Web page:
freedom-of-conscienceI don’t care who you are or how you slice it: That’s a mean asshole thing to do. FOC or not.

The premise of FOC is that religious people shouldn’t have to compromise their principles. Perhaps the most famous example is a business person forced to engage (against their will) in the act of commerce with a gay person.

After all, selling a box of Chiclets gum at a grocery store counter is tantamount to endorsement of everything that person does in private, right? That’s sound logic.

They argue they have the right to opt-out of that act of commerce based on their sincerely held religious beliefs.

If we logically extend this argument, we quickly get to a very desolate place. Imagine a world where certain members of society, based solely on opinions of other people, are denied, by extension, the right to exist. It’s the modern version of shunning. Based on my religious beliefs I can deny you education, food, housing, clothing, medicine, police protection, firefighting, etc. Ultimately the argument being expressed with FOC legislation is: “I don’t like you. Please go die.”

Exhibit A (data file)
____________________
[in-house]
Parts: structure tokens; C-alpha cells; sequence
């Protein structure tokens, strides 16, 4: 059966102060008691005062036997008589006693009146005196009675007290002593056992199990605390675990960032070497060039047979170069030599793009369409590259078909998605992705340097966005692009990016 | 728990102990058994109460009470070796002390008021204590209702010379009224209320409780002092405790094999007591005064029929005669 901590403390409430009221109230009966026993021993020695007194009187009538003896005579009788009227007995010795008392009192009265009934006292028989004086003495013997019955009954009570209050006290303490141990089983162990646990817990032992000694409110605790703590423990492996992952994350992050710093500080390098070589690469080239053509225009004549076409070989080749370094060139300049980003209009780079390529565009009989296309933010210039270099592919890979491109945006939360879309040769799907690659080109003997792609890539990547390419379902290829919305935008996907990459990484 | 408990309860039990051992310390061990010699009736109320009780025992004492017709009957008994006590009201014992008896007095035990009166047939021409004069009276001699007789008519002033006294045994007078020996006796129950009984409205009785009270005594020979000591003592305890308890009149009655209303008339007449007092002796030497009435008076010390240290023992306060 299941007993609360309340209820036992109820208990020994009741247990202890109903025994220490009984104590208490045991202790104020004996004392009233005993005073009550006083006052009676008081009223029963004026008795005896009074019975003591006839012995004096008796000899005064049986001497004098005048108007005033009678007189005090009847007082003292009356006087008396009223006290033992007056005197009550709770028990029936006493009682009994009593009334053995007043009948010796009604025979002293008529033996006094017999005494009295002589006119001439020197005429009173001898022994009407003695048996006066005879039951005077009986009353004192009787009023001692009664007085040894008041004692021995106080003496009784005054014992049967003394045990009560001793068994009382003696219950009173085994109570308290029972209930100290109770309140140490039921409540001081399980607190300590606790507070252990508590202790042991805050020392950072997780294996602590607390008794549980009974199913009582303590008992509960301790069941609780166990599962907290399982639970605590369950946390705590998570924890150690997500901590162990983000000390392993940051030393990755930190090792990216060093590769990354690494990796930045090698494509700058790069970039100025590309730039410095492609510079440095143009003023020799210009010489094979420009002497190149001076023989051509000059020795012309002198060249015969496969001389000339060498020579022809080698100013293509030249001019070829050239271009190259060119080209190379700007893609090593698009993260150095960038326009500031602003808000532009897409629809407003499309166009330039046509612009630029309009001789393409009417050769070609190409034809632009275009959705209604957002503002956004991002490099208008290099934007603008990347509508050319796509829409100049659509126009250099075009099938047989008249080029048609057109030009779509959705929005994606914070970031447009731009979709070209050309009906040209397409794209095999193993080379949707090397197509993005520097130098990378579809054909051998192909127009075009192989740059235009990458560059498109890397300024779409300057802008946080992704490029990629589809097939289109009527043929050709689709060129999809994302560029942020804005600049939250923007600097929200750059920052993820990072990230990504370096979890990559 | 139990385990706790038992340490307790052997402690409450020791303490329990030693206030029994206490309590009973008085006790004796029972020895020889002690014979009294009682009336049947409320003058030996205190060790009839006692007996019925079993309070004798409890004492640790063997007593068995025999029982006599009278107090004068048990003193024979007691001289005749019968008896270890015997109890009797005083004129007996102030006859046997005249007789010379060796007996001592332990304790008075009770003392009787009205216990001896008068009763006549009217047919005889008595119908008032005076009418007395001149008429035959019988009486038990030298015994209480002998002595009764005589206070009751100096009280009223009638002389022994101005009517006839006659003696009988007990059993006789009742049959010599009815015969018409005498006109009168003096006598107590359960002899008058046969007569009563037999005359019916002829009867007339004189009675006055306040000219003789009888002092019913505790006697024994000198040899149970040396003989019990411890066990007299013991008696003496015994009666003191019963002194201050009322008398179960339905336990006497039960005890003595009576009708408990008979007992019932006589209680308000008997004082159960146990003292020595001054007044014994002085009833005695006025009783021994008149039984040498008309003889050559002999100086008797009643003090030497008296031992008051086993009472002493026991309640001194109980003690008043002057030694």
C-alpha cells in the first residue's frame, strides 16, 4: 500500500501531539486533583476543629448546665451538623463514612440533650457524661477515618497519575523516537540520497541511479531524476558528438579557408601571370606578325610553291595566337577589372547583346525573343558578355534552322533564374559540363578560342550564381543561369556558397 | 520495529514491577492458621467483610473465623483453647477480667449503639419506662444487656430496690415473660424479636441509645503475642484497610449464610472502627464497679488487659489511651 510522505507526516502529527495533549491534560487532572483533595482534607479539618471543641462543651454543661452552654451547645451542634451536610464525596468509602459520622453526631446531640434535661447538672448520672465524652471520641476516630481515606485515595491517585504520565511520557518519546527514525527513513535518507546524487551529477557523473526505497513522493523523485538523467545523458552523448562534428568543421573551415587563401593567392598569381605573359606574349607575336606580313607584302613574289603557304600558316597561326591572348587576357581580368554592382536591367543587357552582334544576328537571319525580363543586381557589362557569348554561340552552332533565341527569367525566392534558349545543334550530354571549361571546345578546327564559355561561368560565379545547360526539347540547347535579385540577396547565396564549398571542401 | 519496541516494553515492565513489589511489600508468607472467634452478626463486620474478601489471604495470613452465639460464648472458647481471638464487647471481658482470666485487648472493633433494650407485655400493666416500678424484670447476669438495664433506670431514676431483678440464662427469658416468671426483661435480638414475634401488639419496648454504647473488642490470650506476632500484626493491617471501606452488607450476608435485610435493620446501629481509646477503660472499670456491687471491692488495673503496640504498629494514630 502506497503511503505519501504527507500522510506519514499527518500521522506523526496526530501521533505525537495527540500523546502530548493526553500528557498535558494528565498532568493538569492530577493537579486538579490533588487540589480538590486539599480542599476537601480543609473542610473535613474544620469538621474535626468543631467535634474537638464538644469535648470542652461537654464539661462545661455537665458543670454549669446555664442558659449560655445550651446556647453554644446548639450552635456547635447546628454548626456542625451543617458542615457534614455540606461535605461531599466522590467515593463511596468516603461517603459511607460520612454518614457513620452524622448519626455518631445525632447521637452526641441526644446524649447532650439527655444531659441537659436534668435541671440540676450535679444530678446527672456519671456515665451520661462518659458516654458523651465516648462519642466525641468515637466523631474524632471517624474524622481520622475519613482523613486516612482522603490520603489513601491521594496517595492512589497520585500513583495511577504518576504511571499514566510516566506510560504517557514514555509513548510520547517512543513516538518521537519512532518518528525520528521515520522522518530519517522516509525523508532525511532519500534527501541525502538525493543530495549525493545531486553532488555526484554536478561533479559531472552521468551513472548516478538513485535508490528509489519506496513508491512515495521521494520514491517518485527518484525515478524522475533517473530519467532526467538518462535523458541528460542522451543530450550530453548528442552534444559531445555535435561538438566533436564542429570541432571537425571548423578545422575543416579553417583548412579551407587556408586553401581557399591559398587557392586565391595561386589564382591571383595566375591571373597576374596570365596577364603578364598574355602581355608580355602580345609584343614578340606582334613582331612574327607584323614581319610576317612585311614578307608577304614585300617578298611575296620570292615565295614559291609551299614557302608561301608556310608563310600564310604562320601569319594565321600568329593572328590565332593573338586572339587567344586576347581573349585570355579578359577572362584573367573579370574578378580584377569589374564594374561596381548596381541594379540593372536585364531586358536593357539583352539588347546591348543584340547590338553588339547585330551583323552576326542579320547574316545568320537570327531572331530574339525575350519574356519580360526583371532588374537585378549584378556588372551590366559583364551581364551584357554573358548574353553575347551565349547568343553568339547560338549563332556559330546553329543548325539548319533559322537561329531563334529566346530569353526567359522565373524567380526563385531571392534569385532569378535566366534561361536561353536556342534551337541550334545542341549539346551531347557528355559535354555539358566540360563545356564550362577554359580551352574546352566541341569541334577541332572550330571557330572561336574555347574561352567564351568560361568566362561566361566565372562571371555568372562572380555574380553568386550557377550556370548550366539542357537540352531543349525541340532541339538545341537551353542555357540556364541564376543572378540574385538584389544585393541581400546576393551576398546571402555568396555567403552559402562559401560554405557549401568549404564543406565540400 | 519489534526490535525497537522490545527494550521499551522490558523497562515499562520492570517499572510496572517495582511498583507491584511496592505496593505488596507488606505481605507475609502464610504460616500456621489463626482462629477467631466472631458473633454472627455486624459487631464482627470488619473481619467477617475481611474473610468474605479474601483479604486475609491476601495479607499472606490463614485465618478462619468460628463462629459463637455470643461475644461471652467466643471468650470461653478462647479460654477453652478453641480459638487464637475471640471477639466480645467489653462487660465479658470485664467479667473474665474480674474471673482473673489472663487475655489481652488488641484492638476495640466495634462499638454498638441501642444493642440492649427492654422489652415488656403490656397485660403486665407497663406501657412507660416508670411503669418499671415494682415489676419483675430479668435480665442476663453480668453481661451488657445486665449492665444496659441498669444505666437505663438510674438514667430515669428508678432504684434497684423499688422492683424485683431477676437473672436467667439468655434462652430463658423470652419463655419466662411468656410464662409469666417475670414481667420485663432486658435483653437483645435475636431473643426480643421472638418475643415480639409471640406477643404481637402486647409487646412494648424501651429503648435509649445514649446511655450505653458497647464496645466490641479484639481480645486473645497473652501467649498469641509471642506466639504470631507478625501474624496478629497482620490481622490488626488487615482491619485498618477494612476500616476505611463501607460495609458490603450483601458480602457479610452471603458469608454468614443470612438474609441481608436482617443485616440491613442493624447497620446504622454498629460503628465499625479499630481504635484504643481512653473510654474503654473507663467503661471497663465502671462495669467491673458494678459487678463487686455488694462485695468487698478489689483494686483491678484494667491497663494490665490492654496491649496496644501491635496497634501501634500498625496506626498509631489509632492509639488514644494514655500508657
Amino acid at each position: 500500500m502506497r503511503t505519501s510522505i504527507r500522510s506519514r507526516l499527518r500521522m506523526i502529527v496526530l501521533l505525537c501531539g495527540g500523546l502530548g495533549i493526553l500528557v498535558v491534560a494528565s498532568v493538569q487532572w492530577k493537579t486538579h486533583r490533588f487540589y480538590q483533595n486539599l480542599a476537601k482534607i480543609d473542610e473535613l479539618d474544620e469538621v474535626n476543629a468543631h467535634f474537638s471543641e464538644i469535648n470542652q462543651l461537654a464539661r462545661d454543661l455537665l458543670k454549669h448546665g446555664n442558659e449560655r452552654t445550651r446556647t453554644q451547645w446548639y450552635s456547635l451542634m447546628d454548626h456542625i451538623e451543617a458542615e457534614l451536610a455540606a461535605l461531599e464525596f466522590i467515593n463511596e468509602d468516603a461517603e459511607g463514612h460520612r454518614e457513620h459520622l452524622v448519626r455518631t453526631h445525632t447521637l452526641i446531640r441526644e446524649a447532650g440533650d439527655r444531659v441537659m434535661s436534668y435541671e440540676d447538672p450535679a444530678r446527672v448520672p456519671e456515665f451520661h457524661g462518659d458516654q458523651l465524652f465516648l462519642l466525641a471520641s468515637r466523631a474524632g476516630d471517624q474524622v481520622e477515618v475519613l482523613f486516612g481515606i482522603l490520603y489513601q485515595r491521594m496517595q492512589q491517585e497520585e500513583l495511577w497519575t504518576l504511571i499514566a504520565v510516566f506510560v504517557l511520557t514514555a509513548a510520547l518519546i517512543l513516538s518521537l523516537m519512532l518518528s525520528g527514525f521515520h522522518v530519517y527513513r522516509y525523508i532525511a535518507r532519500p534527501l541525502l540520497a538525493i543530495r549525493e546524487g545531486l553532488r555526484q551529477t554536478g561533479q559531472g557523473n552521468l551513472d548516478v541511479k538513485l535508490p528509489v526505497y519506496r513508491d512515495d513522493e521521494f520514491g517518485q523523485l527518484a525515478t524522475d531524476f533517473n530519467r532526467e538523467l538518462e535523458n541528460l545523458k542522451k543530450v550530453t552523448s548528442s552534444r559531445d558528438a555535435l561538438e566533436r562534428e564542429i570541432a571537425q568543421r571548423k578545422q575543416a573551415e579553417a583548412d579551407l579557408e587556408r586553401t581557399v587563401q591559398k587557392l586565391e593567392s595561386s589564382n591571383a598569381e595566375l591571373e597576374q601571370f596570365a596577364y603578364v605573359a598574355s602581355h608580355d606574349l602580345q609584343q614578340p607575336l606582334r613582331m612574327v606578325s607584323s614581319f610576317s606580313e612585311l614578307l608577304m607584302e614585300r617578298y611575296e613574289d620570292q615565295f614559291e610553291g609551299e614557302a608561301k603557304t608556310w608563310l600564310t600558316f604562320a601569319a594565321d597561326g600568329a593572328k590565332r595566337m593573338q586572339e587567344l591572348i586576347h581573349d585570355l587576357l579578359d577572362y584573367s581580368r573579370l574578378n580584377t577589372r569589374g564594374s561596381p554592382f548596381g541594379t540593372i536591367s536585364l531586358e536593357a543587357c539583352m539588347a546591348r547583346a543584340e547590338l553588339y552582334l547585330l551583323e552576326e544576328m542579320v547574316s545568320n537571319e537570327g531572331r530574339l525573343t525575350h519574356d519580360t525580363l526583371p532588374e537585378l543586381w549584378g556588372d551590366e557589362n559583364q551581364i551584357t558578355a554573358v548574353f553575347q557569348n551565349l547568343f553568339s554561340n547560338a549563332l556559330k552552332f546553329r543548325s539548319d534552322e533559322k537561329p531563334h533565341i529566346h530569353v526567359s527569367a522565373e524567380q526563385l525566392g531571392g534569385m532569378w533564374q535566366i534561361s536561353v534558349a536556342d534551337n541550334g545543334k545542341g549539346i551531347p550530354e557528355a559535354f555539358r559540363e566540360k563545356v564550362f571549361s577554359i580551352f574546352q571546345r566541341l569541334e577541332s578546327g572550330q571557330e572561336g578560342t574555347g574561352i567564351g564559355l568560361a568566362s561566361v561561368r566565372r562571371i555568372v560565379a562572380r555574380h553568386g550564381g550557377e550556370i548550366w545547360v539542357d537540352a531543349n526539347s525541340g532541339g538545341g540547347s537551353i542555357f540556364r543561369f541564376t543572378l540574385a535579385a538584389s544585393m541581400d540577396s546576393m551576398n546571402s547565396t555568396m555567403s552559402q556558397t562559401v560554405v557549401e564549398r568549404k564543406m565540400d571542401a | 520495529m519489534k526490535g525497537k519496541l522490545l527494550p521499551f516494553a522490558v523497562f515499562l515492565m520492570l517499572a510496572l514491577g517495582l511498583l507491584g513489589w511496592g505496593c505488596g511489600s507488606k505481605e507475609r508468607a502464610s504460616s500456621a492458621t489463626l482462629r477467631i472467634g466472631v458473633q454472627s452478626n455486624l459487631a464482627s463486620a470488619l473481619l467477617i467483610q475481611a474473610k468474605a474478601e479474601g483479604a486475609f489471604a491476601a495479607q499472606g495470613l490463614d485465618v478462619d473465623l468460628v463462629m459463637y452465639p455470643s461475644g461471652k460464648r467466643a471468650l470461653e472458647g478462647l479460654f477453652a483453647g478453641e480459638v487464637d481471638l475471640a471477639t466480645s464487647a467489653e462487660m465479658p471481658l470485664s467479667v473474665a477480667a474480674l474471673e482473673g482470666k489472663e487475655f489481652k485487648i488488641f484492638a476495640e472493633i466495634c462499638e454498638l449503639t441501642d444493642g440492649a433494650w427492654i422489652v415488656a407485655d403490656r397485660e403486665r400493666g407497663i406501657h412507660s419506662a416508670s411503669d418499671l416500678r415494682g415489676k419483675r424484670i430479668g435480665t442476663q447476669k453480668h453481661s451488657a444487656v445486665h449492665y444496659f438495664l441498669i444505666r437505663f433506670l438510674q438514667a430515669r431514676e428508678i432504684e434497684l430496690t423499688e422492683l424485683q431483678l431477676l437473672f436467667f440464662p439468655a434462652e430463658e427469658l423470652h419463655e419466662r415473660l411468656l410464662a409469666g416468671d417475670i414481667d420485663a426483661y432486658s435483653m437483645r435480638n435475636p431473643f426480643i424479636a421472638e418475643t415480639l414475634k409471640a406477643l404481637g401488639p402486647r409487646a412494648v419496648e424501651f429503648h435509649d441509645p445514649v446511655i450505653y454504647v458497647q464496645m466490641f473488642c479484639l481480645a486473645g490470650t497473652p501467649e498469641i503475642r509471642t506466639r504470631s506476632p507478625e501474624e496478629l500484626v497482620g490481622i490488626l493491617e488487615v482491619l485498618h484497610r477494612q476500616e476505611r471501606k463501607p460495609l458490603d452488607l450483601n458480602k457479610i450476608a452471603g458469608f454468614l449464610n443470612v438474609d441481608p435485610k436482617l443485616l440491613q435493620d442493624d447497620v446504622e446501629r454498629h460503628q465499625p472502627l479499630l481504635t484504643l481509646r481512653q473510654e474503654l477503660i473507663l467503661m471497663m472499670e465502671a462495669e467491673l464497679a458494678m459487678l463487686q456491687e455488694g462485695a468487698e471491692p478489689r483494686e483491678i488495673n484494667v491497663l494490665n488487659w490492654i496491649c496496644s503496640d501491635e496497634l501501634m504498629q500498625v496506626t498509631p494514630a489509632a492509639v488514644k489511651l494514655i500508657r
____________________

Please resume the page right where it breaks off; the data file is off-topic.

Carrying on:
“Hey, Mr. Cobbler. Will you fix my shoes? My feet are bleeding.” Here, fill out this form. We’ll make a religious assessment and get back to you with a yes/no decision. Please note that we’ll have to run a background check (which we love for everything except guns). Is your Clerical Score at least 650+ with no abominations? We can often get you shoe repair decision in minutes – while you wait.

Judgements stay on your record for seven years. Bankruptcies may remain up to 12. Abominations are forever. They become a permanent part of your record.

Sure, the Constitution of the United States says that we all have the right to believe what we want. That’s undisputed. It’s a right. By the same token, though, we can kill you for it. See how fun this is? Hallelujah! Amen.